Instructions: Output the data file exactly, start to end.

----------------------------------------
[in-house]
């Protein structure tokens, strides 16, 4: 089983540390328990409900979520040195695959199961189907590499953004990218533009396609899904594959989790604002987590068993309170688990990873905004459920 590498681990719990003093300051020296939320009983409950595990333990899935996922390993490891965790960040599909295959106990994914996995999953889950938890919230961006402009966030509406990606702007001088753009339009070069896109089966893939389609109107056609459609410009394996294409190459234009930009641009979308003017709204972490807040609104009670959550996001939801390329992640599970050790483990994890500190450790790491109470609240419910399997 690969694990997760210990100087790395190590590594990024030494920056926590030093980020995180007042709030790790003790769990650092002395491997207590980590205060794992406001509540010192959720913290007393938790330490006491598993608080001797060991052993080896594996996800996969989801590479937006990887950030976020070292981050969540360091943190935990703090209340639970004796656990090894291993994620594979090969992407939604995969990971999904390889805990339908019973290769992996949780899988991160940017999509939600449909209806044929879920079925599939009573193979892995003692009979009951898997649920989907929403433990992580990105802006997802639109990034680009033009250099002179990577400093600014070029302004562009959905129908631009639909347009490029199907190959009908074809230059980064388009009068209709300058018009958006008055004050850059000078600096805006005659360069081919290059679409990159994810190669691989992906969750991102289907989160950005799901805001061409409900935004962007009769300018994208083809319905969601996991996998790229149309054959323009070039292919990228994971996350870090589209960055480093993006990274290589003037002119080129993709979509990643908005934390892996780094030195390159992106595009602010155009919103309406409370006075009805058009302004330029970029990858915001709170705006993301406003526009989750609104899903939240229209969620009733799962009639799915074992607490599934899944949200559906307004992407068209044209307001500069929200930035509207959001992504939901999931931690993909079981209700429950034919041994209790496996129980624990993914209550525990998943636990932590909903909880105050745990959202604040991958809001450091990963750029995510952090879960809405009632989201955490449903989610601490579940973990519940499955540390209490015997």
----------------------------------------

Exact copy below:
[in-house]
């Protein structure tokens, strides 16, 4: 089983540390328990409900979520040195695959199961189907590499953004990218533009396609899904594959989790604002987590068993309170688990990873905004459920 590498681990719990003093300051020296939320009983409950595990333990899935996922390993490891965790960040599909295959106990994914996995999953889950938890919230961006402009966030509406990606702007001088753009339009070069896109089966893939389609109107056609459609410009394996294409190459234009930009641009979308003017709204972490807040609104009670959550996001939801390329992640599970050790483990994890500190450790790491109470609240419910399997 690969694990997760210990100087790395190590590594990024030494920056926590030093980020995180007042709030790790003790769990650092002395491997207590980590205060794992406001509540010192959720913290007393938790330490006491598993608080001797060991052993080896594996996800996969989801590479937006990887950030976020070292981050969540360091943190935990703090209340639970004796656990090894291993994620594979090969992407939604995969990971999904390889805990339908019973290769992996949780899988991160940017999509939600449909209806044929879920079925599939009573193979892995003692009979009951898997649920989907929403433990992580990105802006997802639109990034680009033009250099002179990577400093600014070029302004562009959905129908631009639909347009490029199907190959009908074809230059980064388009009068209709300058018009958006008055004050850059000078600096805006005659360069081919290059679409990159994810190669691989992906969750991102289907989160950005799901805001061409409900935004962007009769300018994208083809319905969601996991996998790229149309054959323009070039292919990228994971996350870090589209960055480093993006990274290589003037002119080129993709979509990643908005934390892996780094030195390159992106595009602010155009919103309406409370006075009805058009302004330029970029990858915001709170705006993301406003526009989750609104899903939240229209969620009733799962009639799915074992607490599934899944949200559906307004992407068209044209307001500069929200930035509207959001992504939901999931931690993909079981209700429950034919041994209790496996129980624990993914209550525990998943636990932590909903909880105050745990959202604040991958809001450091990963750029995510952090879960809405009632989201955490449903989610601490579940973990519940499955540390209490015997």